It's almost mid-February, and perhaps one is sitting back and reflecting on a year that he or she believes is off to a good start in California. The often delayed task of estate planning has been completed. But has it? Has an estate plan actually been created or are there now estate documents where before there were none? And what is the difference?
Some people have a will, maybe a health care directive and even a medical power of attorney. These are estate documents, but they do not comprise a comprehensive estate plan. While many contingencies may be provided for in the existing documents, others may not be.
In a recent case in another state, an older couple died together. She had apparently fallen, and he fell as he was trying to help her; they had been married for over 50 years. They had a comprehensive estate plan and had communicated with their family members concerning their wishes after the plan had been established. However, another couple had an assortment of documents and had not established a plan or had meaningful communication with their family regarding their wishes. In the first instance, the family was united in carrying out their parent's final wishes, while the second family could not agree or remember what the wishes were as they were not comprehensively spelled out in the estate documents.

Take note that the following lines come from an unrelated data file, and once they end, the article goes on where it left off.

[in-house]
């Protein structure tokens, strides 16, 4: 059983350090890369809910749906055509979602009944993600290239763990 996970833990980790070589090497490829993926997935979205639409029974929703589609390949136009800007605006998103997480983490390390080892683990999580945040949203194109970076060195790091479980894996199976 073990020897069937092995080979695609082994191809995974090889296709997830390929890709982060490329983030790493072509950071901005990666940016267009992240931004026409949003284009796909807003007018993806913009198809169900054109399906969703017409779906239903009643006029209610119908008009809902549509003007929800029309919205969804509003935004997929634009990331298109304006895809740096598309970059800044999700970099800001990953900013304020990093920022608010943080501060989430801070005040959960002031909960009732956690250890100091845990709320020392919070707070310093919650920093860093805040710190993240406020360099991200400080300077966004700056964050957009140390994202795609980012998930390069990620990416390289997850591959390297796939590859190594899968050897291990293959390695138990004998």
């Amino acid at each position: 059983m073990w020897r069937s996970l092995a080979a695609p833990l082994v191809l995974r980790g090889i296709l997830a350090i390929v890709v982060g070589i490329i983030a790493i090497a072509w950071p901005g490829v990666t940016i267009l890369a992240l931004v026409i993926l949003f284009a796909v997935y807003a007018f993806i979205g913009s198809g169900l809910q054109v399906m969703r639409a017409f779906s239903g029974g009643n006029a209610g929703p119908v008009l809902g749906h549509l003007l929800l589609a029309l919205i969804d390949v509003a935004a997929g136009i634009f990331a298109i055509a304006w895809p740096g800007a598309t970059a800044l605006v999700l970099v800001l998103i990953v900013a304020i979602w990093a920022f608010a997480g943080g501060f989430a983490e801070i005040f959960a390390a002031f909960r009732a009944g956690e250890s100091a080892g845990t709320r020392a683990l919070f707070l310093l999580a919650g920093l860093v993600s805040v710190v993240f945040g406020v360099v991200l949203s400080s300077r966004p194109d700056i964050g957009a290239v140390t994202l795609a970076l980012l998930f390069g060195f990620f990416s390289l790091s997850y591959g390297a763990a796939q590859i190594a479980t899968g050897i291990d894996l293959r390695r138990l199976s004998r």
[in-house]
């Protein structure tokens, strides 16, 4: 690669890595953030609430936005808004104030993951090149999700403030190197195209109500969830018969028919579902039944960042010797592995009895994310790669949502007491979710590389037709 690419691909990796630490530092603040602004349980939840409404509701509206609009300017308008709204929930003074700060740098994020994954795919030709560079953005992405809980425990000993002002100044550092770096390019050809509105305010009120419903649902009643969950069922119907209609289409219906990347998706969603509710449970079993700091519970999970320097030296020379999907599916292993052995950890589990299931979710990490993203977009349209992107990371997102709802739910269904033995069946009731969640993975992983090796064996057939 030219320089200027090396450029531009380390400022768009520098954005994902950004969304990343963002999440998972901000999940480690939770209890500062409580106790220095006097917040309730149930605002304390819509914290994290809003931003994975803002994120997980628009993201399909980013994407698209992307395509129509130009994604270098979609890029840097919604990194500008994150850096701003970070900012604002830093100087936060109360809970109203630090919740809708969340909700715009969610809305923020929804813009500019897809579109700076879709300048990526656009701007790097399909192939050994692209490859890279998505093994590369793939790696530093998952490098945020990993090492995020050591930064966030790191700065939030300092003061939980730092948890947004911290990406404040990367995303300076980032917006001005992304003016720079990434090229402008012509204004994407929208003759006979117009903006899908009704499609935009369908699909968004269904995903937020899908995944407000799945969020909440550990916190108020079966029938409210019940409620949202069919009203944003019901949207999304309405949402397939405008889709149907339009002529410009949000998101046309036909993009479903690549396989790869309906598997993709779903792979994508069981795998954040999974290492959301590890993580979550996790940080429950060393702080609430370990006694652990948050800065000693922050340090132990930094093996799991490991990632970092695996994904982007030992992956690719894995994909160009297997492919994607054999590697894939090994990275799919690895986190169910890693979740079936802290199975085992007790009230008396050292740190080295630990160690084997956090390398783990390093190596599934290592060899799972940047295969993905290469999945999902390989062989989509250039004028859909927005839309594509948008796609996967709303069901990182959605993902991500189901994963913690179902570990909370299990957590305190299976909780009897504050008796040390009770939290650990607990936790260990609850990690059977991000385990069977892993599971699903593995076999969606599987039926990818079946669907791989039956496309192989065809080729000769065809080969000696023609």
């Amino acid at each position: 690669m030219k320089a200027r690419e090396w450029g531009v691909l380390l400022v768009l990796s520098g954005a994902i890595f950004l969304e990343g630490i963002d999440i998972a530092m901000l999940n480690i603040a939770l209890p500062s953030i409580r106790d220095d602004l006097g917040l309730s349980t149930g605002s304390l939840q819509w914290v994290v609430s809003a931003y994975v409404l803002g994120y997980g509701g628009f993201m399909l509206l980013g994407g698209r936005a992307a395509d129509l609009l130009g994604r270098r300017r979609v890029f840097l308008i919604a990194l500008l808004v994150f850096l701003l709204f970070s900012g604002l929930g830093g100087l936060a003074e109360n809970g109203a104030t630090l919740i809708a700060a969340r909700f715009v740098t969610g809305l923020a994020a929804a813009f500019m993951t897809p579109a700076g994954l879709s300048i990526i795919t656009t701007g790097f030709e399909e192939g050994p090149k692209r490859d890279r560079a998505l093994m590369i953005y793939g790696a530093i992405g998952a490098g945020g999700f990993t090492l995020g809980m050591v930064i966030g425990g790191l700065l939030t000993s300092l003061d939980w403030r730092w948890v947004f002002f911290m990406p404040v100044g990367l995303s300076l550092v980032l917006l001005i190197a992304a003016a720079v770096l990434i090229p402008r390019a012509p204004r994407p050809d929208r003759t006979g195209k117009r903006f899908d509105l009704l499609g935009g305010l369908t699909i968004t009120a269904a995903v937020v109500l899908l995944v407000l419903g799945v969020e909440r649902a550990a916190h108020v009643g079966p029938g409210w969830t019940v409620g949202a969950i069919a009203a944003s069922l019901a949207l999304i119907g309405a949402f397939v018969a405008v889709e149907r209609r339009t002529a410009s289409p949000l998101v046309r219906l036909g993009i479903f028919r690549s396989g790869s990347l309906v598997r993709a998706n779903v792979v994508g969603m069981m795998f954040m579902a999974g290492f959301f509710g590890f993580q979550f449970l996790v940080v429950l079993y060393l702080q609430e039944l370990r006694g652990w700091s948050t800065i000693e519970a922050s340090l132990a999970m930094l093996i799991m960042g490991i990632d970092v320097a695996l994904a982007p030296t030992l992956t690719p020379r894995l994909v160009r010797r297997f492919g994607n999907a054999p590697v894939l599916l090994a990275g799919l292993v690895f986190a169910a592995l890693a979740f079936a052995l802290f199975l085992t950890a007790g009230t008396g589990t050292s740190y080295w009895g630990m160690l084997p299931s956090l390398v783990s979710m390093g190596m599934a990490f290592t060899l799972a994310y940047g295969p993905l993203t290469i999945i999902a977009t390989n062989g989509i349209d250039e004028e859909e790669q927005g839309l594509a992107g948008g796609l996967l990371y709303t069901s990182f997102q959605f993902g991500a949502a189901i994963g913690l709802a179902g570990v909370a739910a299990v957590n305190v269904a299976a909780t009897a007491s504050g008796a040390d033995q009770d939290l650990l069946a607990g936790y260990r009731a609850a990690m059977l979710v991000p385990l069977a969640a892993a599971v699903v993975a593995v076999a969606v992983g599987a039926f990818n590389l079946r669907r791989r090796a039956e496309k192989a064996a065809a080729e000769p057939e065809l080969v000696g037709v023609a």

Death is a natural part of life, and no amount of planning can prevent it. However comprehensive estate planning can ease the grief and mourning by spelling out one's final wishes and thereby eliminating unnecessary family squabbles. Consulting with an experienced California estate planning attorney can help ensure that large and small details are not overlooked.